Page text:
Your credit score affects
everything from buying
a new house to
getting a student loan. See more debt pictures.
We depend on credit for so many important things in life -- whether it's for buying a car, house or computer or getting a student loan. A three-digit number -- your credit score -- can determine whether you can do these things and even how much it will cost you.
How can a simple number determine whether you can buy a house or car? If you've read How Credit Reports Work, you know that your credit report contains a history of how you've paid your bills, how much open credit you have, and anything else that would affect your creditworthiness. Your credit score boils down all of that information to a three-digit number. Using the credit score, lenders can predict with some accuracy how likely the borrower is to repay a loan and make payments on time. It's how electronics and department stores can offer instant credit.
All About Credit
This incredibly important number, which affects how much you pay for credit, insurance and other life necessities, used to be hidden from consumers. Until recently, only lenders and other businesses that used the score could access it. Fair Isaac and Company, which developed the score, felt that the score would only confuse consumers since there was nothing to tell them what it meant or what lenders were looking for.
In 2001, however, all of this changed due to pressure from the U.S. Congress and industry and consumer groups. Now you can view your credit score -- for a fee -- from credit reporting agencies and credit monitoring services.
But to help us understand that number and ultimately know how to improve it, we'll need to find out how it's calculated.
Credit Score Breakdown
Although there are several scoring methods, most lenders use the FICO method from Fair Isaac Corporation. Each of the three major credit bureaus (Experian, Equifax and TransUnion) worked with Fair Isaac in the early 1980s to come up with the scoring method.
A credit score is determined much like a grade in school. Consider how a teacher calculates grades by taking scores from tests, homework, attendance and anything else they want to use, weighing each one according to importance to come up with a final, single-number score. It's the same for a credit score. But instead of using the scores from pop quizzes and papers, it uses the information in your credit report.
The number ranges from 300 to 850. Although the exact formula for calculating the score is proprietary information and owned by Fair Isaac, here's an approximate breakdown of how it is determined:
- 35 percent of the score is based on your payment history. This makes sense since one of the primary reasons a lender wants to see the score is to find out if (and how promptly) you pay your bills. The score is affected by how many bills have been paid late, how many were sent out for collection and any bankruptcies. When these things happened also comes into play. The more recent, the worse it will be for your overall score.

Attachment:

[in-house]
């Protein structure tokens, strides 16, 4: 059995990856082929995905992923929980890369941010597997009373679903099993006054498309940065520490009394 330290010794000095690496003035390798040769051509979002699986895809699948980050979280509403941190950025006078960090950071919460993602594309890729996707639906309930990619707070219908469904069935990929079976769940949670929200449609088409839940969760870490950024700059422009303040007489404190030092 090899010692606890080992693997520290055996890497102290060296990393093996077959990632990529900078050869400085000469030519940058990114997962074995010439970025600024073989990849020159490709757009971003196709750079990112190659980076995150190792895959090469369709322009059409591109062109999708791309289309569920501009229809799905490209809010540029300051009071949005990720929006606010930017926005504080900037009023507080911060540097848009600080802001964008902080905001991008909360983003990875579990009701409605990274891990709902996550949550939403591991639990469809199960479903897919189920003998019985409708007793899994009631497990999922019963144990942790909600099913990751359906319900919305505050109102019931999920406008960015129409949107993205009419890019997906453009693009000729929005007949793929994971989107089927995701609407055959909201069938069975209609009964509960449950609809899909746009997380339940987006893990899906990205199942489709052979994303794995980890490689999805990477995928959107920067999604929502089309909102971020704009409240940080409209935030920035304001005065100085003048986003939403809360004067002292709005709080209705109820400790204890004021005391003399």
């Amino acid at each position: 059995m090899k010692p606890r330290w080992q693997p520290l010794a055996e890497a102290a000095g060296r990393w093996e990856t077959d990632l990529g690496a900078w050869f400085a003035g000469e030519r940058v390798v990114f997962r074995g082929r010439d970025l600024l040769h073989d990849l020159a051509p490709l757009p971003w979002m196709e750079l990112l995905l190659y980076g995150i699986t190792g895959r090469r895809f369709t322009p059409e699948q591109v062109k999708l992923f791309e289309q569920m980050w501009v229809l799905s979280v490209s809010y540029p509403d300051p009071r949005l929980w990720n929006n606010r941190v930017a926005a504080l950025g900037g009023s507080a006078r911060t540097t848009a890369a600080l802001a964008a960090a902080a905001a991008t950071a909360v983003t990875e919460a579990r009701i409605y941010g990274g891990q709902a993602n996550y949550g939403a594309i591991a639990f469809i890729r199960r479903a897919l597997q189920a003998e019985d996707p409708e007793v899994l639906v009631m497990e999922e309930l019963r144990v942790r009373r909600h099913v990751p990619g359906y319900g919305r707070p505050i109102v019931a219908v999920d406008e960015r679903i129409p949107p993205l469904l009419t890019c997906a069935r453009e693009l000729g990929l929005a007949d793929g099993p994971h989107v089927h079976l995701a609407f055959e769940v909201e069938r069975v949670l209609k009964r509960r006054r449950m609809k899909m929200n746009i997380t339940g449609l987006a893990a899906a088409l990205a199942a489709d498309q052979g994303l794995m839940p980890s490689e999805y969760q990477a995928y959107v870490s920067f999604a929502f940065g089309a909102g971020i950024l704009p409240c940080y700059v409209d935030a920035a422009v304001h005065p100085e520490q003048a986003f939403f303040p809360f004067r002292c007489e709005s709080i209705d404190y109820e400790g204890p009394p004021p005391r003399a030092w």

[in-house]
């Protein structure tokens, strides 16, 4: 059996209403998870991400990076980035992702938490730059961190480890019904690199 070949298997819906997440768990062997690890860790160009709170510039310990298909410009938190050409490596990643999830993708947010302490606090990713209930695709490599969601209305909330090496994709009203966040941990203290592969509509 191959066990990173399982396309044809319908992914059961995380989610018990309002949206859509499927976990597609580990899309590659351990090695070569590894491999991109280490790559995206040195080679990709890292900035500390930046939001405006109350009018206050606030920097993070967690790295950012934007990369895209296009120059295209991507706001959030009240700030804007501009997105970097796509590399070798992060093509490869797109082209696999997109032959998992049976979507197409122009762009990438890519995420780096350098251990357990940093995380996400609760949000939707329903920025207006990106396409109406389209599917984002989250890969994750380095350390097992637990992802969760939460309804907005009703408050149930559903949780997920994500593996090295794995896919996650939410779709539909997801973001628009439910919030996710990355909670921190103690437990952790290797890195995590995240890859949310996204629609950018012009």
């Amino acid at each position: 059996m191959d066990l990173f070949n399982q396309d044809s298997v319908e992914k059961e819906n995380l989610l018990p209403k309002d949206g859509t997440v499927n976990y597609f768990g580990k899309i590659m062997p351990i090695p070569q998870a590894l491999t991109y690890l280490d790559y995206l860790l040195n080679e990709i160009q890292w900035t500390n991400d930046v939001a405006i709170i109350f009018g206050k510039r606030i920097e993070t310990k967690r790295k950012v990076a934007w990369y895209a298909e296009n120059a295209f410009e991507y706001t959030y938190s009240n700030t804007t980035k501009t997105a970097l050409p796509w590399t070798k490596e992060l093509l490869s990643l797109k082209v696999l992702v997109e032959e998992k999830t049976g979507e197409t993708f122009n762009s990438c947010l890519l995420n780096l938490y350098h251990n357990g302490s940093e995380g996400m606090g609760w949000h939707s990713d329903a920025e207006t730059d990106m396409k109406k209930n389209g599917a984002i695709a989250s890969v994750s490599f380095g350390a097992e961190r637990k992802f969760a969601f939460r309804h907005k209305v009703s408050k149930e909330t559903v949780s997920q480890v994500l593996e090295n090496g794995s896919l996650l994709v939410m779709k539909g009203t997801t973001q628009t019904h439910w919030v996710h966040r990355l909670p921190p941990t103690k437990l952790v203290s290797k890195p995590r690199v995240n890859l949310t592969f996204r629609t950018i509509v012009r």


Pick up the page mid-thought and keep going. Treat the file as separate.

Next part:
- 30 percent of the score is based on outstanding debt. How much do you owe on car or home loans? How many credit cards do you have that are at their credit limits? The more cards you have at their limits, the lower your score will be. The rule of thumb is to keep your card balances at 25 percent or less of their limits.
- 15 percent of the score is based on the length of time you've had credit. The longer you've had established credit, the better it is for your overall credit score. Why? Because more information about your past payment history gives a more accurate prediction of your future actions.
- 10 percent of the score is based on new credit. Opening new credit accounts will negatively affect your score for a short time. This category also penalizes hard inquiries on your credit in the past year. Hard inquiries are those you've given lenders permission for, as opposed to soft inquiries, which include looking at your own score and have no effect on the score. However, the score interprets several hard inquiries within a short amount of time as one to account for the way people shop around for the best deals on a loan.
- 10 percent of the score is based on the types of credit you currently have. It will help your score to show that you have had experience with several different kinds of credit accounts, such as revolving credit accounts and installment loans.
This information is compared to the credit performance of other consumers with similar histories and profiles. The three major credit bureaus each have their own version of the credit score, all of which are based on the original Fair Isaac scoring method. Equifax has the BEACON system, TransUnion has the classic FICO Risk Score system, and Experian has the Experian/Fair Isaac RISK system. Some lenders also have their own scoring methods, which may include information such as your income or how long you've been at the same job.
When it's all said and done, just how important is this magic number? And what does it mean for your interest rates?
What Your Score Affects
If you aren't careful about your credit, you could end up paying dearly for a low credit score. Not only can a low score stand in the way of getting a loan for your dream home or dream car, but even if you do get the loan, a less-than-stellar score will make it expensive. As your credit score decreases, you become more of a credit risk in the eyes of lenders. This means they'll attach a higher interest rate to your loan, and your monthly payments will jump. On the other hand, a high score will lower that interest rate. Consider this pie chart, which illustrates the relationship between credit scores and interest rates:
This next chart shows an example of how interest rates for a car loan can vary based on your credit score: